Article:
It was inevitable – thanks to the cyclical and perpetual nature of fashion – that we would eventually see a response that might ultimately eradicate the hipster movement. Enter: Normcore. A term that so effectively captures the self-aware, stylised blandness that you’ve probably been noticing has taken the world by a very simple storm.
To give some history on who coined the term we can give our praise to the almighty trend forecasting collective K-Hole from New York, who have defined the movement of normcore as “being able to change your clothes to participate more fully in whatever situation you find yourself, and can therefore not be broken down into a series of outfits or suggested style icons.” And, contrary to the hipster subculture, instead of constantly trying to keep up with what is ever so current and ever so cool (only the hippest of trends your friends have never even heard of), “normcore is about wearing what you need to, as you need to … it [normcore] seeks the freedom that comes with non-exclusivity. It finds liberation in being nothing special, and realizes that adaptability leads to belonging. Normcore is a path to a more peaceful life”. So in other words, consider it a kind of non-style with a dash of athleticism you might have once associated with the cast of Seinfield or Friends.
Although, I’m not so sure how happy K-Hole is that normcore draws immediate association with Larry David and mum jeans. Apparently this is a fairly elementary mistake people happen to have consistently made thanks to an older and more dated K-Hole concept called acting basic, which is more focused on the fashion of looking less like everybody else than finding liberation in being nothing special.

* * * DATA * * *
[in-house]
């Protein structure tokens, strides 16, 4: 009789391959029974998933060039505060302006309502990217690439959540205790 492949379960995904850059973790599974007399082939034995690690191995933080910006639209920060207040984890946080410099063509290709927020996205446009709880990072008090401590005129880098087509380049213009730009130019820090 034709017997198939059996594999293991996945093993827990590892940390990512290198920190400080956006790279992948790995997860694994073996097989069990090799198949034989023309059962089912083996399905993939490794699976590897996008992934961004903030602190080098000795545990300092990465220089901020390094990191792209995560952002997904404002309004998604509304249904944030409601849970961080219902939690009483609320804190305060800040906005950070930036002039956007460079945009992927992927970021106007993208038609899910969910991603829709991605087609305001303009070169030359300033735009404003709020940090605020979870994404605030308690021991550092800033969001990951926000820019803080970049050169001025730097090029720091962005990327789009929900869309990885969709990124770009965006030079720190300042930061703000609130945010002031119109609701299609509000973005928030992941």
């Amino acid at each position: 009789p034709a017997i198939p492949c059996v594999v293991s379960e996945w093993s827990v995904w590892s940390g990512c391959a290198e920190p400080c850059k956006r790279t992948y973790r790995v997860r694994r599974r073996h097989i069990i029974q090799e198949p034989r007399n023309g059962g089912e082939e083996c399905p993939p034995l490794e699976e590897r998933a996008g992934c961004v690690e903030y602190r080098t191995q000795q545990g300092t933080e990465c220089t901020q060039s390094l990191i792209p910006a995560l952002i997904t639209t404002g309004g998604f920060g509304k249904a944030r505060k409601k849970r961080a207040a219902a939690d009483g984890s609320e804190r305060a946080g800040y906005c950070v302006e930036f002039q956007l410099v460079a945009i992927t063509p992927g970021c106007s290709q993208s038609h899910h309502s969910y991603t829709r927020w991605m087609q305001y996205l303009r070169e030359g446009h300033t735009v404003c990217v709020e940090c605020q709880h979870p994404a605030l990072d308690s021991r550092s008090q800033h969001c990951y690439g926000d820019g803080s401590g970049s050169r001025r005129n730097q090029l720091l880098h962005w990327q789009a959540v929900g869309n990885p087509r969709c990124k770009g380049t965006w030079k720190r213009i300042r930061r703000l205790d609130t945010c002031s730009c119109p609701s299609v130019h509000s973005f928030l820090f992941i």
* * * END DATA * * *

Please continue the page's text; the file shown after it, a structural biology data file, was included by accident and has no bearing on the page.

An antithesis to this entire movement would be filling you in on ways of how to style your normcore outfit, but it’s entirely possible that you’re already rocking a pretty solid combination via those classic tracksuit pants and Adidas flip-flops you own because casual is pretty much your thing. Keep on forgoing that individuality and embracing acceptance, friend.
Gorton, T 2014 ‘Everyone’s getting normcore wrong, says its inventors’ Dazed 21/08/2015 <http://www.dazeddigital.com/artsandculture/article/19118/1/everyones-got-normcore-totally-wrong-say-its-inventors>
Duncan, F 2014 ‘Normcore: Fashion for Those Who Realize They’re One in 7 Billion’ The Cut, NYMag 21/08/2015 <http://nymag.com/thecut/2014/02/normcore-fashion-trend.html>
Heisey, M ‘Why Normcore? One writer confronts the anti-fashion trend (and its sister #ActingBasic)’ Fashion Magazine 2015 <http://www.fashionmagazine.com/fashion/2014/03/10/normcore-fashion-trend/>